Remaining cheddar plants got bigger and more efficient. The mass market clamored for lower prices. Now cheesemakers had to make more and more cheese just to continue to make a living. Everything became based on volume. Many a cheesemaker who got out of the business in the 1990s will tell you that by the end, they were making only a profit of one penny per pound of cheese sold. That’s not enough to live on, much less to send your kids to college or re-invest in your business.

By 2000, however, a handful of cheesemakers were getting off the commodity cheddar wagon and changing to specialty and artisan production. Cheesemakers such as Sid Cook in LaValle and Tony and Julie Hook in Mineral Point started making small batch cheddar and setting it aside to age. This was cheddar that didn’t get sold to Kraft for a penny on the pound. This was cheddar that the cheesemaker could put his own label on, and set his or her own price.

Now the old time cheesemakers will tell you that aging cheddar isn’t anything new. They all did it, even back in the day. It was just called Cheesemaker’s Cheddar. It was the cheese hidden in the cellar that each cheesemaker’s family ate at night with dinner. They’d sell a block or two on occasion to people who today I suppose we’d call “foodies” who would stop by a cheddar factory and say, “What’s the oldest cheddar you’ve got? Will you sell me some?”**** So even back then, aging cheddar was not a new concept. What was a new concept was selling it to the public at a price the cheesemaker set.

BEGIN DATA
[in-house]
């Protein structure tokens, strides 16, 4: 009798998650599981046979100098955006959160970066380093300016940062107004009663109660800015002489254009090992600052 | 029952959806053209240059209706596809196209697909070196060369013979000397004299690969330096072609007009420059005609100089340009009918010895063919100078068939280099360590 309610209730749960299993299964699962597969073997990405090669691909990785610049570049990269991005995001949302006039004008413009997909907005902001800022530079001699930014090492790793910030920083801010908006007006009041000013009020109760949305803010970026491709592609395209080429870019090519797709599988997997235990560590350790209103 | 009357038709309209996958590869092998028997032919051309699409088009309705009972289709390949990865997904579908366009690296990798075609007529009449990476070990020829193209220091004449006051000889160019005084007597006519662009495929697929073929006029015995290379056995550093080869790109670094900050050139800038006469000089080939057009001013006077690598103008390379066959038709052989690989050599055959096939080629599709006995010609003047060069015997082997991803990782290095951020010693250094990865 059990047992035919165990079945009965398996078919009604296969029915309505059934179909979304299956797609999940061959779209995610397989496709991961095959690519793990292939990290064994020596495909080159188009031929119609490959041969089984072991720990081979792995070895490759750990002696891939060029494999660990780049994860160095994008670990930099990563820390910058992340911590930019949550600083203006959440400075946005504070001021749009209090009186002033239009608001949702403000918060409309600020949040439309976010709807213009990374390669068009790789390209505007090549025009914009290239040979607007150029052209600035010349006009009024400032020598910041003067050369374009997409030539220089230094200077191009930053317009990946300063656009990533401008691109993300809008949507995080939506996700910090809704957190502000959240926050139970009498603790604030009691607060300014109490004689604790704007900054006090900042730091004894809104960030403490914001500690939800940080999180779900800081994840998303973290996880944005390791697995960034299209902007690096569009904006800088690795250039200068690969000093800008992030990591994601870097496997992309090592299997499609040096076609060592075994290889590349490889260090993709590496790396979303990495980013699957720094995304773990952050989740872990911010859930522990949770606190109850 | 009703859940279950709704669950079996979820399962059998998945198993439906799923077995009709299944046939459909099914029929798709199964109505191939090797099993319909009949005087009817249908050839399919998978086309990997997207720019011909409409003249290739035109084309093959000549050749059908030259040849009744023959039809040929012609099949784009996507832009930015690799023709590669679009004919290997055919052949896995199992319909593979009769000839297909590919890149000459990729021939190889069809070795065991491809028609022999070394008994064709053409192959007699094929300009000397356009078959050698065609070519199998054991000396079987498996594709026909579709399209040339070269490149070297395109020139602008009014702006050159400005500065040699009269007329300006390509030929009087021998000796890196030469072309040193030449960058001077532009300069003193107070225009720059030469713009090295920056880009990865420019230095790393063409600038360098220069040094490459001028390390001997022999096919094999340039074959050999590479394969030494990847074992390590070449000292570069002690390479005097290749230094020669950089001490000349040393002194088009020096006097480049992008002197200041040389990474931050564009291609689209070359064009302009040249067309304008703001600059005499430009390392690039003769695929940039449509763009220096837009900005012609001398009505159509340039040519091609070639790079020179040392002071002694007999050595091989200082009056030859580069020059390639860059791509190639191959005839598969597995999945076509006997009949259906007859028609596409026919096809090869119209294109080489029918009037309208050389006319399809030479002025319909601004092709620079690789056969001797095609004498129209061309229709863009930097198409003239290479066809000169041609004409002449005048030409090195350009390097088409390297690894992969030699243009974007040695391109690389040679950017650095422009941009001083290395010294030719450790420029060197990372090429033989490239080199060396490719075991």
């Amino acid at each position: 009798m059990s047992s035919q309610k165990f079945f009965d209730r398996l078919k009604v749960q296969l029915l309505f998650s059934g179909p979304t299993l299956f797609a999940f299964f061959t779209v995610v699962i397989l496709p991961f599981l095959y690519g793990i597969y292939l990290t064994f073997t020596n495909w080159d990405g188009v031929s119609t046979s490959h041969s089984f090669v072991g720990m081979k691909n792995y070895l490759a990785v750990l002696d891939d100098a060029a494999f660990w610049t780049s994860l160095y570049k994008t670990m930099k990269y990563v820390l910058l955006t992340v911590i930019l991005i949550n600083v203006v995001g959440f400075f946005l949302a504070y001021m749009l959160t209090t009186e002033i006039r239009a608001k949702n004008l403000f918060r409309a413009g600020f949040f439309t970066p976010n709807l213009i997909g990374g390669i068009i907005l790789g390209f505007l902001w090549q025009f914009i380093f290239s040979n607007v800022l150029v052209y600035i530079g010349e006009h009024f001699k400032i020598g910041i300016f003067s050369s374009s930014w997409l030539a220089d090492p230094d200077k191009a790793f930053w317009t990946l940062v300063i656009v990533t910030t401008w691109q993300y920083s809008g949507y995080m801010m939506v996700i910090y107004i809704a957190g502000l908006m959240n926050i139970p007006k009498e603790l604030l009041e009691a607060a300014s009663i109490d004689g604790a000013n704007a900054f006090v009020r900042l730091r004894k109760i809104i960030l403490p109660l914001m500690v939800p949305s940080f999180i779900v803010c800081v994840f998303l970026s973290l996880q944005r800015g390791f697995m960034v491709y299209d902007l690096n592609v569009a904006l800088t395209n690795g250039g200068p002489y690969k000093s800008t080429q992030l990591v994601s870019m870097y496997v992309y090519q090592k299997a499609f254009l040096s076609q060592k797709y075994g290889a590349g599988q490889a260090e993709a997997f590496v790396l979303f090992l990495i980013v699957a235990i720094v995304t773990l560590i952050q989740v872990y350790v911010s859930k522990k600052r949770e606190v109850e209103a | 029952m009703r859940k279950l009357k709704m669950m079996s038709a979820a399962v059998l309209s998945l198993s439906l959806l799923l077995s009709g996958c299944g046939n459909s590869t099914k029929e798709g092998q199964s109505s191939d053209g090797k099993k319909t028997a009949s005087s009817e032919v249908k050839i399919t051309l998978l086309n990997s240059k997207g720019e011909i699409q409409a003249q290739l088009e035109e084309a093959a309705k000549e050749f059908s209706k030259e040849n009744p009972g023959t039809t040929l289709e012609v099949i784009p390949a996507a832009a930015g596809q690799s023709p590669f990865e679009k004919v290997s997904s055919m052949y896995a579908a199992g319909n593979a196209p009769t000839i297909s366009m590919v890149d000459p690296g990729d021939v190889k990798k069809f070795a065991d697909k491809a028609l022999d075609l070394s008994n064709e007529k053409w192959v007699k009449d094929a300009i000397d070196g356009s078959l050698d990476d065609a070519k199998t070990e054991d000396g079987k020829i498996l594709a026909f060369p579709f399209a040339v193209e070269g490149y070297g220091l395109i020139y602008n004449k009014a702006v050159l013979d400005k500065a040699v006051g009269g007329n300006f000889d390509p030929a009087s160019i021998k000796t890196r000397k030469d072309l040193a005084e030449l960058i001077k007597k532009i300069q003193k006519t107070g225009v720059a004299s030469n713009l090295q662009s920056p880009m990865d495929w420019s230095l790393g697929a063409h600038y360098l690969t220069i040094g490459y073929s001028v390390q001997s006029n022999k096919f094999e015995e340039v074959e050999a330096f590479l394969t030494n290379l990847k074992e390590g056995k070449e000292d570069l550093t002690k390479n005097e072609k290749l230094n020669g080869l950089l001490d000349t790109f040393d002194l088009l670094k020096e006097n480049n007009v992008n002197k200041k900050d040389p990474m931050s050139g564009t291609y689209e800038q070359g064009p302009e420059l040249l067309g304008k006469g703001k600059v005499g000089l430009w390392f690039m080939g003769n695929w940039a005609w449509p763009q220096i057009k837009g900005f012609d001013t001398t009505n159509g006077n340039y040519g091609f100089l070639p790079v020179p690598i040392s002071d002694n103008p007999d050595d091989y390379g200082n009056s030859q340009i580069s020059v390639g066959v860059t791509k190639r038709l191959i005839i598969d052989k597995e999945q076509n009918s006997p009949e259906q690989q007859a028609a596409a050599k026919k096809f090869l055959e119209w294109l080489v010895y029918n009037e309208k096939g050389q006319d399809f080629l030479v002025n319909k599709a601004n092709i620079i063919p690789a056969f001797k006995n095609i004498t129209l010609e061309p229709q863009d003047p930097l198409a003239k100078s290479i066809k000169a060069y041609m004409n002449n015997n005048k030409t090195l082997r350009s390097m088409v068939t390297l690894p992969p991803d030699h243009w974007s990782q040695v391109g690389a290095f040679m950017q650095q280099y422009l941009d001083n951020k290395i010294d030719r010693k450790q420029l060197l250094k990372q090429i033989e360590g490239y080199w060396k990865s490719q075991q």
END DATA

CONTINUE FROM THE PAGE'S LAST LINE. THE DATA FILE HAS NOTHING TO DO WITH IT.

The real key, however, to the renaissance of Wisconsin cheddar, was chefs. Cheesemaker Sid Cook says that by the mid 1990s, chefs started seeking him out. They would buy cheese and take it back to their restaurants, cook with it, and diners loved it. So the chefs would order more. Diners would ask where the cheese came from, and then visit the factory to watch cheese being made, usually – if Sid had anything to do with it – buying some on the way out.

“There’s a certain element with cheese that almost is addictive,” Sid says. “You can tell when people are sampling. They’ll take one. And it will be a little while. Then their hand just goes out. It’s just automatic. They can’t help it. They don’t think about it … That’s how you know it’s really good. What we really like to do is get their hand past their hip so they get their wallet out.”*****

Today, Wisconsin cheesemakers still make plenty of commodity cheddar, and cheddar is still sold on the Chicago Mercantile Exchange (the current price is $1.62/pound). But most often, those blocks and barrels are serving as cash flow and are the backbone of a cheesemaking operation. Those same cheesemakers today are selling more specialty cheddar under their own brand, and using the proceeds to develop new artisan cheeses such as American Originals. This turnaround in the process – the cheesemaker setting the price – is what is largely responsible for the current artisan cheese renaissance we’re currently experiencing in Wisconsin.

Interested in trying a good aged Wisconsin cheddar? Here are some of my favorites: